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Longlisted author interviews

2 January 2013

When did you begin writing The President's Gardens and where did the inspiration for it come from?

I began writing it in 2006 after receiving the news of the murder of nine of my relatives, who were fasting on the third day of Ramadan. The people of the village found only their heads in boxes of bananas, with their identity cards. So I dedicated the novel to their souls. That was a huge shock to me. It horrified me and made me weep and to start with, writing the novel was a reaction [to this event] undertaken without planning or a clear vision. So I put it aside in the hope of achieving an old ambition, that of writing a novel encompassing what ordinary people have suffered through the violent tragedies of Iraq in its modern history, a novel like The Bridge on the Drina by the Yugoslav novelist Ivo Andric, which relates the history of his country over generations and in which the bridge is the focal point unifying the different events and periods of the book. Another motivation for writing is that when I have taken part in cultural activities and events in many countries, I have seen the difficulty people have in understanding the complexity of the Iraqi situation and I have felt extremely sad and angry when the world press reports Iraqi victims as though they were merely numbers, so I went and gathered information systematically. I travelled to Syria to meet my brother and his son there to ask them for more details. I did not go back and begin writing again until the end of 2008, after reading an old, short piece of news about someone who used to work burying anonymous executed people in Iraq and who secretly kept something belonging to them, whether it was a card, bill, watch or ring. He would record some of their personal characteristics and information about where they were buried. After the fall of the regime, he helped many families to find the remains of corpses of their lost ones.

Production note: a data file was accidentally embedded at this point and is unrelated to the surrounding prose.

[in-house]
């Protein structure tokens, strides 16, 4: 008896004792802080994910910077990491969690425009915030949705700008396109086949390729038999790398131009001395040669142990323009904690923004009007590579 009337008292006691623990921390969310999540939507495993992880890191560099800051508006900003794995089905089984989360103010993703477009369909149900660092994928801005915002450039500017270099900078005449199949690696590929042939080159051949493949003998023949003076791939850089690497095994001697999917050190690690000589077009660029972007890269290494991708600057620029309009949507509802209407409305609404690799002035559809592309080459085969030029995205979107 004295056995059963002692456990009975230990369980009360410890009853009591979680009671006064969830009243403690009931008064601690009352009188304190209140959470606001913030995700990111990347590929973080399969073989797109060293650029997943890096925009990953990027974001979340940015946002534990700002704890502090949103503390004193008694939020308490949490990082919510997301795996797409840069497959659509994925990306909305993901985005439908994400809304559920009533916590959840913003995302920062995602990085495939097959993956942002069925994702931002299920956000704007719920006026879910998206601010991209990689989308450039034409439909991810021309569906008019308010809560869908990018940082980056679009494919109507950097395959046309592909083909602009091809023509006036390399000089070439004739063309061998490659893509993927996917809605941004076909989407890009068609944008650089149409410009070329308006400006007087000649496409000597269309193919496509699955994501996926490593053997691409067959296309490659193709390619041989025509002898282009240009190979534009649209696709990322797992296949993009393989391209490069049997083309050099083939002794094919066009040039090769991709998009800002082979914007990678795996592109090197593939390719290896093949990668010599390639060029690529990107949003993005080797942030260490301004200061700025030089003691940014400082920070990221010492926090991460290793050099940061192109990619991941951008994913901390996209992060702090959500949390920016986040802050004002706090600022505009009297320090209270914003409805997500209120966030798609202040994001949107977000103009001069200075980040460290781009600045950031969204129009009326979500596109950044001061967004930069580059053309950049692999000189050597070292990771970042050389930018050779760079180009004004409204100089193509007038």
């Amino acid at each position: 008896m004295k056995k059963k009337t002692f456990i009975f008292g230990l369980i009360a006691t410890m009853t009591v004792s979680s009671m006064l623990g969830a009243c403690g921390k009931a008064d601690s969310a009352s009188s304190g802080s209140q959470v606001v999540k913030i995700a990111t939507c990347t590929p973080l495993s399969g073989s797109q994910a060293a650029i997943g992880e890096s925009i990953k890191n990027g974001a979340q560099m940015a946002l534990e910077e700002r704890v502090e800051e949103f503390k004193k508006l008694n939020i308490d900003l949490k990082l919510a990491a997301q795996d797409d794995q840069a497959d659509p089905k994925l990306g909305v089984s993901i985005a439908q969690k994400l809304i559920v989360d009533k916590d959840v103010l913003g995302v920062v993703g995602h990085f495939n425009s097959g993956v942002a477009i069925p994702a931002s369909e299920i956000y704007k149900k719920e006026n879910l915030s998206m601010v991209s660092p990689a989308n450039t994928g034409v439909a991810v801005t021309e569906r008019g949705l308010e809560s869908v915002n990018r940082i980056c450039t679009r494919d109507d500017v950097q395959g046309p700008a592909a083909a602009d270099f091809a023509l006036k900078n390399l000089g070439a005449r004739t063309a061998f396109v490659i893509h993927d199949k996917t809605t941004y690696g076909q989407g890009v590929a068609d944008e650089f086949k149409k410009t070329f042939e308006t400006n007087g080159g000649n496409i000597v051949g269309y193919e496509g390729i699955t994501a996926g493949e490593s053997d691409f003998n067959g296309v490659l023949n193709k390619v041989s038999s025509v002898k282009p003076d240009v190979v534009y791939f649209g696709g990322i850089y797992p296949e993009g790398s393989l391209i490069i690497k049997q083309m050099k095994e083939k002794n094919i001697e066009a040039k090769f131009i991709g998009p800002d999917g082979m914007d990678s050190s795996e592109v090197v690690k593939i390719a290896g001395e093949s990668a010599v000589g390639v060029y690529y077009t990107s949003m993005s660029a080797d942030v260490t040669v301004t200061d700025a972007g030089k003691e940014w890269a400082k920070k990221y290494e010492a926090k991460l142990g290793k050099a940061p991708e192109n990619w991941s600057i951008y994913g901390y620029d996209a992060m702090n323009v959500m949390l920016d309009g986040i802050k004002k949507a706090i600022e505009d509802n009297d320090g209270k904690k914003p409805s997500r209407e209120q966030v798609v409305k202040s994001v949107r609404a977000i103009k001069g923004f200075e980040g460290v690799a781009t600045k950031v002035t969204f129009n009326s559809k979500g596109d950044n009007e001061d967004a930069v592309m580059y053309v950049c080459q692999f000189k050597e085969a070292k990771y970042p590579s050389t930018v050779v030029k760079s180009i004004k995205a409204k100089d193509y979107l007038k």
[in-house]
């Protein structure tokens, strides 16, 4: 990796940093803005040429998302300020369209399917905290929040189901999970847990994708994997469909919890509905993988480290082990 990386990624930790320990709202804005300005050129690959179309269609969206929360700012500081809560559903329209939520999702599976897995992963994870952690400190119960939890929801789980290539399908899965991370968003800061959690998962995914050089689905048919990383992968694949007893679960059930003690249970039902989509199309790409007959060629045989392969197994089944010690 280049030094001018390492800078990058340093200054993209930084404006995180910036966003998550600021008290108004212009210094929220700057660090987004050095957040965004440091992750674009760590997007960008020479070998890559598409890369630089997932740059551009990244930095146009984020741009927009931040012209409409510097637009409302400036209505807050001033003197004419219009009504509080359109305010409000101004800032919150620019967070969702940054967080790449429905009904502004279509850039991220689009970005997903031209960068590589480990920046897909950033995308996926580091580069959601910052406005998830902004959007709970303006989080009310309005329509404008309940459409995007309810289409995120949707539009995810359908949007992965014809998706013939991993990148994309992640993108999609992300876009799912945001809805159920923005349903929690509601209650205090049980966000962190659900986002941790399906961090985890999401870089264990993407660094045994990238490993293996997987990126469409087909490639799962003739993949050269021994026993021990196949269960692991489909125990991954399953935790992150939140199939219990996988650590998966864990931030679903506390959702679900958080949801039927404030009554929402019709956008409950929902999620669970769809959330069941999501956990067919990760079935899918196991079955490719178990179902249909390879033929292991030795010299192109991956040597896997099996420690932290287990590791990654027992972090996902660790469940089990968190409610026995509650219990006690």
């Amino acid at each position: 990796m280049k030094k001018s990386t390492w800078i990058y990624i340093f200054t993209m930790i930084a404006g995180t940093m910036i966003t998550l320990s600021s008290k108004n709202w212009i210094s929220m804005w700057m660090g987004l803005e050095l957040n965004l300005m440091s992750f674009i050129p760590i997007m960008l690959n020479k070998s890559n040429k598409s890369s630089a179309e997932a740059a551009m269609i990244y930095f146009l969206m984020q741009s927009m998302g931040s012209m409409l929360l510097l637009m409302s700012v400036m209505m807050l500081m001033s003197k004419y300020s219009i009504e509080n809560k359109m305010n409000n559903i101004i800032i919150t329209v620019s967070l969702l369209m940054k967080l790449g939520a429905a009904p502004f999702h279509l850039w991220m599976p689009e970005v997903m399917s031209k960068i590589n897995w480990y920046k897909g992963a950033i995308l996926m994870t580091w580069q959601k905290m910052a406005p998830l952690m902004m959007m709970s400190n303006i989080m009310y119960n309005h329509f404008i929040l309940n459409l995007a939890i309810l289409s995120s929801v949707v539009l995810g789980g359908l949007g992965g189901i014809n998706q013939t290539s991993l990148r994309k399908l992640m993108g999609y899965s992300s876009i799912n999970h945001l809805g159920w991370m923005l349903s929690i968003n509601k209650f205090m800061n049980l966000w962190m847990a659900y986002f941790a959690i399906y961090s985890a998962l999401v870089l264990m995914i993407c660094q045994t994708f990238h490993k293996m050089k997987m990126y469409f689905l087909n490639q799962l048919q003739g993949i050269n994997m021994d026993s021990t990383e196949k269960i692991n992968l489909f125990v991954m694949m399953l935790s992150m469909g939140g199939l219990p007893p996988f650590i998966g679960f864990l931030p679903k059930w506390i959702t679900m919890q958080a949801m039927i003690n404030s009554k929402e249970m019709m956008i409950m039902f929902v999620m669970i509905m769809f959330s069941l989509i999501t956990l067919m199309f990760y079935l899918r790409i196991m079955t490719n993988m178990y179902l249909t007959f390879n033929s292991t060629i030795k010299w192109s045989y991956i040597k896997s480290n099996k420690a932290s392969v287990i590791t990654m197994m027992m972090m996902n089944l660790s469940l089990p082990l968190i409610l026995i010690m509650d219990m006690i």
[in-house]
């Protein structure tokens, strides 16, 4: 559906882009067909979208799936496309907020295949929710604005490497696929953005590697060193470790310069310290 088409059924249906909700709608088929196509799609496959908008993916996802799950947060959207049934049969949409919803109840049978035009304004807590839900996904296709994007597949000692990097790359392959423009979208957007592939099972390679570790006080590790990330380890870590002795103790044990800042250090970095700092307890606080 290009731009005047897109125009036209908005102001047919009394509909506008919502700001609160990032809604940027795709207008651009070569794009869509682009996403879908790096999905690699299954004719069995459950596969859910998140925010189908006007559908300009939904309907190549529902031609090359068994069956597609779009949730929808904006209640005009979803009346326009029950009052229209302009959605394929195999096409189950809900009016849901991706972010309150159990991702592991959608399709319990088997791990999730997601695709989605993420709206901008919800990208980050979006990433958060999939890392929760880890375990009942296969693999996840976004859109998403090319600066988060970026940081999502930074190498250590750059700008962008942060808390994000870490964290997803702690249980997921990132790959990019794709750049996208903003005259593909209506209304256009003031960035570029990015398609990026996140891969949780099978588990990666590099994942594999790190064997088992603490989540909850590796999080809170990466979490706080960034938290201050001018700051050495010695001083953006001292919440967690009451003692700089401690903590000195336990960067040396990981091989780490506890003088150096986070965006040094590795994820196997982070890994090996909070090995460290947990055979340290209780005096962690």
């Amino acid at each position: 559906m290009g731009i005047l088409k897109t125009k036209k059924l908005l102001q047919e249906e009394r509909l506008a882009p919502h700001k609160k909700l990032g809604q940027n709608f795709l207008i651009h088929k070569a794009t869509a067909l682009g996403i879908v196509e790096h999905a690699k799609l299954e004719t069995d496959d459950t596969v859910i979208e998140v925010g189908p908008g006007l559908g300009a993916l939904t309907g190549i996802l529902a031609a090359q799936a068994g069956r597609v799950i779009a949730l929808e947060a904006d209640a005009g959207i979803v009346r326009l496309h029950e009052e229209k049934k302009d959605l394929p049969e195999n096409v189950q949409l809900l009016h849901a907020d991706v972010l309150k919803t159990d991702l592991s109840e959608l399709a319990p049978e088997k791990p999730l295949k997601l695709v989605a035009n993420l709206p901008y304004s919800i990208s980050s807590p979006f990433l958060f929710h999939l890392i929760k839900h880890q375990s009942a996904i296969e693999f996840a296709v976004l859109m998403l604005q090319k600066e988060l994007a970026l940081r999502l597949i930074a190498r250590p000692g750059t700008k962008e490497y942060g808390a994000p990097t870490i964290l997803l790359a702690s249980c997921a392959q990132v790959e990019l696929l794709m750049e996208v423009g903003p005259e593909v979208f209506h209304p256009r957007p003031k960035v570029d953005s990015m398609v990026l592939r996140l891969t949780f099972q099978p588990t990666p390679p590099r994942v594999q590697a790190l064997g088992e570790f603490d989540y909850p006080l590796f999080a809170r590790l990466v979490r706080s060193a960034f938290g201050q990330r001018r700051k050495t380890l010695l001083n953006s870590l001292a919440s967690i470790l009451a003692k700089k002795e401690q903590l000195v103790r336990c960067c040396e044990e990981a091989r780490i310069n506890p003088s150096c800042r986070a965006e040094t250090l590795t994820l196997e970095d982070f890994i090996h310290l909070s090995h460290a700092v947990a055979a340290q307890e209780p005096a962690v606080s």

Did the novel take long to write and where were you when you completed it?

Yes, about four years, but that was not continuous writing. I would write and then stop to write other things, then return to the novel, search for more information and go back to it, asking advice from friends, and so on. It was written in four places: I began in Madrid and carried on in Granada and Iraq where I went for a short time and did more research. I finished the first draft in Asturias in northern Spain. After that, I did various revisions in Madrid, so it was begun and finished there, where I live.


How have readers and critics received the novel?

The novel has been received far better than I expected. The critical views expressed reassured me that it was technically solid. Readers' views, which are the most important, made me feel that this novel had conveyed the message I intended. I received calls and letters from readers who follow my writings, who said that 'this is the novel we have been waiting for you to write'. Others said: 'We now understand what was going on in Iraq and the reasons for what is happening now'. Some confessed that their view had completely changed, after they had previously been sympathetic towards the ousted dictator of Iraq and supported him against his enemies. Some on social networks wrote about their hope that rulers and ruled would read it so that the whirlpool of violence in this Arab world of ours would become calmer, after we experience something of humanity. Amongst other calls, there was someone from Iraq thanking me because I had managed to express their pain.

Do you have a literary project planned for the future?

To write a new novel, of course. I have started preparing for it now. I would like it to be about love this time and to be different in language, style and technique from The President's Gardens, since the subject is different, although Iraqi pain will also be present in some form. But I want it to be a deep exploration of love and beauty within this destruction. 


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